*this was written for the newspaper*
Suicide among college students has always been a heatedly discussed topic due to the perceived causes; too much stress, too much homework, peer pressure, parental expectations, scholarships on the line and the list goes on. This past week has brought another cause for those statistics to rise even higher; the continued bullying and forced outing of homosexual students. Most often by other students using social media outlets, such as Facebook, My Space, or even Youtube to expose a fellow students sexual orientation and laugh it off as a joke. In just a matter of a few weeks 7 suicides have been reported at various colleges around the United States; all of them were homosexual students that had been bullied or outed prior to their suicides.
Tyler Clementi, a student at Rutgers University, recently committed suicide by jumping off a bridge after two of his fellow students secretly filmed him engaging in a sexual encounter with another male. They invaded his privacy and put the video on the internet for all to see and comment. The two students involved, Dharun Ravi and Molly Wei, are facing up to 5 years in prison if convicted of invasion of privacy. Clementi is the latest in a string of suicides that has the gay community in an uproar at the continued ""othering"" of homosexuals and the forced outings and resulting abuse or deaths as a result. Mass media and the ability to see things streamed live on the internet has given people a voracious appetite to see ever more personal and "real" moments in what otherwise should be personal and private matters. Anyone with a cell phone or video camera apparently believes they have the right to film at will and upload at leisure without a second thought to the consequences.
We have to ask ourselves at what point do we step back and let people have their privacy? When do we stop and tell ourselves that this is not our business, nor the business of anyone else? We have no right to see it much less put it out there for others to see it and judge? For most people, seeing a link or a Youtube video highlighting just such a private moment causes not even on moment of hesitation before happily clicking on it to view someone else at their most vulnerable. Do we ever wonder if that person or persons in the video gave permission to be filmed? Do they know it's now there for our viewing pleasure? Obviously not always or people like Tyler Clementi wouldn't feel suicide was the only way out of his shattered world.
People might ask, why did he kill himself over a video? Why are those 2 students blamed for his death? They didn't throw him off the bridge or even encourage him; all they did was film him having sex and put it on the internet for every homophobic gay hating basher to come along and point a finger and judge him. The comments left by said viewers were disgusting and a painful reminder of just how far we still have to go in accepting sexual orientations other than hetero. Also, we have to consider that Clementi, and other such victims, hadn't disclosed their sexual identity to their own families and this forced outing had sent them into a panic that spiraled out of control.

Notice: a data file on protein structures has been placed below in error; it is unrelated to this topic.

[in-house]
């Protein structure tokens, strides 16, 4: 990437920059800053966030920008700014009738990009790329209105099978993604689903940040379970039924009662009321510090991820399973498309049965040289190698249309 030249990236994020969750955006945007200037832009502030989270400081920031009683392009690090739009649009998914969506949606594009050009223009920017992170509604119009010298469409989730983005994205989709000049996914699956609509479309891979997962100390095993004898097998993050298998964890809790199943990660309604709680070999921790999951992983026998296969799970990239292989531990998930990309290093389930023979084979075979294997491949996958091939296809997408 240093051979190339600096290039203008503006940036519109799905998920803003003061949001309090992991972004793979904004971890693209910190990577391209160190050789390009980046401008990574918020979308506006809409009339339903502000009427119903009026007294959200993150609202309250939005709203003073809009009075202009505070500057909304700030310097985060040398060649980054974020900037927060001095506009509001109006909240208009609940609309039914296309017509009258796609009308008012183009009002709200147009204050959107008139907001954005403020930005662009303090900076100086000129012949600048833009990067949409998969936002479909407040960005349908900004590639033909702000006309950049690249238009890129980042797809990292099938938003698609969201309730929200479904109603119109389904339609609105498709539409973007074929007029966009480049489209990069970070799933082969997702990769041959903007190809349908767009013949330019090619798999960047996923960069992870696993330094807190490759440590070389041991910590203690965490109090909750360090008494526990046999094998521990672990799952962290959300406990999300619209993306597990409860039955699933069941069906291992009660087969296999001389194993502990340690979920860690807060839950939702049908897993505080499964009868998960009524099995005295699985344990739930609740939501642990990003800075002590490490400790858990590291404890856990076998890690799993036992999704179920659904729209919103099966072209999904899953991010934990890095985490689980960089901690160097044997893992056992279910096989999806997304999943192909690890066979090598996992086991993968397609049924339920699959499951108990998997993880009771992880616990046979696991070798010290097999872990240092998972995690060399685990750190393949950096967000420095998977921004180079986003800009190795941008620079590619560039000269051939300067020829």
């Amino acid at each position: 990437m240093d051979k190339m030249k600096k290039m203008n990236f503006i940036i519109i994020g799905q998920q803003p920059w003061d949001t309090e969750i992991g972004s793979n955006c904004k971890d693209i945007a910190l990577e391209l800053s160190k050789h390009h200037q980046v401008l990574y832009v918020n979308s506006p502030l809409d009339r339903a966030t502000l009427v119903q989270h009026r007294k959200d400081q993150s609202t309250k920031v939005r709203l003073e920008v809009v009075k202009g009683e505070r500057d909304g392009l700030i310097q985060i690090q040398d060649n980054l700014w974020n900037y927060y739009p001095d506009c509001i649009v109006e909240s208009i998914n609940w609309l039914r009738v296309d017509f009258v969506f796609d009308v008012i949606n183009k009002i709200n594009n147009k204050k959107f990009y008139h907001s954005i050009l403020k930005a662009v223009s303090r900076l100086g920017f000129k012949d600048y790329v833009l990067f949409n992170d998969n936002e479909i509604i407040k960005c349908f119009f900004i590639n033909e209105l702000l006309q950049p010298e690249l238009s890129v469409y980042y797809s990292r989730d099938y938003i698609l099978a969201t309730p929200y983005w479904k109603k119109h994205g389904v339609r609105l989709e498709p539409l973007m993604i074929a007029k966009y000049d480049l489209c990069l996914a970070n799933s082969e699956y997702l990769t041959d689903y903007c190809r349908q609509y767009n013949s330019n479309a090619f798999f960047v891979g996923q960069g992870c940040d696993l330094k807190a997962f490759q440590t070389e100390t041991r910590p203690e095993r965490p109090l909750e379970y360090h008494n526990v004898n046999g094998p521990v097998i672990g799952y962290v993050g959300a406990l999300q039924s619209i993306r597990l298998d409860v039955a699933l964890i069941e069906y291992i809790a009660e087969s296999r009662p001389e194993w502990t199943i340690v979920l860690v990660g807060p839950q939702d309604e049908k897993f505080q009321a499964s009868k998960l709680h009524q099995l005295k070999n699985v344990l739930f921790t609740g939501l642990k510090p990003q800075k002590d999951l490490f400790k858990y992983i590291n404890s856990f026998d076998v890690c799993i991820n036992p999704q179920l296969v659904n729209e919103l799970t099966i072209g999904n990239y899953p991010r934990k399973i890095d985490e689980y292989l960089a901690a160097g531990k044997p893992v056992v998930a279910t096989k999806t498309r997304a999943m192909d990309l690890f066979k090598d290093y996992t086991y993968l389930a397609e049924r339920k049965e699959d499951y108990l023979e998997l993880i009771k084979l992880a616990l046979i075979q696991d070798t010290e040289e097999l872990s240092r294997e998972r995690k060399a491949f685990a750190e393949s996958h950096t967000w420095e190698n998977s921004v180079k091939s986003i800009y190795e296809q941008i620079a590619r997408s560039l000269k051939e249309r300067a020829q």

Whatever the reason Tyler Clementi eventually came too before climbing onto that bridge we can be assured of one thing, when we bully, when we tease, when we judge, when we hate, when we treat people who are not the same as us as "less than" or "inferior" we might as well be putting the bullet in the gun ourselves, handing them a glass of water to down those pills, or even giving them a hand up to climb on that ledge.
We are guilty when we use words to hurt, to diminish, to destroy self esteem. Tyler Clementi had a right to be who he was. He had a right to engage in private matters without fear of being videoed and exposed. He had a right to assume he had the rest of his life to figure himself out and decide for himself what he wanted to share with the world and what he wanted to keep to himself. Those two students took that right away and the result is that Tyler came to the conclusion the only choice left to him was to end his life.
College is a new and exciting experience for most students. Away from home for the first time, experimenting and discovering who we are while navigating the corridors of college life. Most of us are using this experience to better ourselves and improve our own lives; others are wasting this opportunity to play with the lives of others with disasterous and even fatal consequences. Most of us have grown up sufficiently to be socially acceptable members of society. We have learned how to "live and let live" and accept every person as an individual with the right to choose who they are; if we don't like it we can walk away. Bullying someone, or invading their privacy because you find what they do different or abnormal or even humorous might seem inconsequential to you, but have you thought would it would feel like if you were the one under the spotlight?
What are you doing with your college experience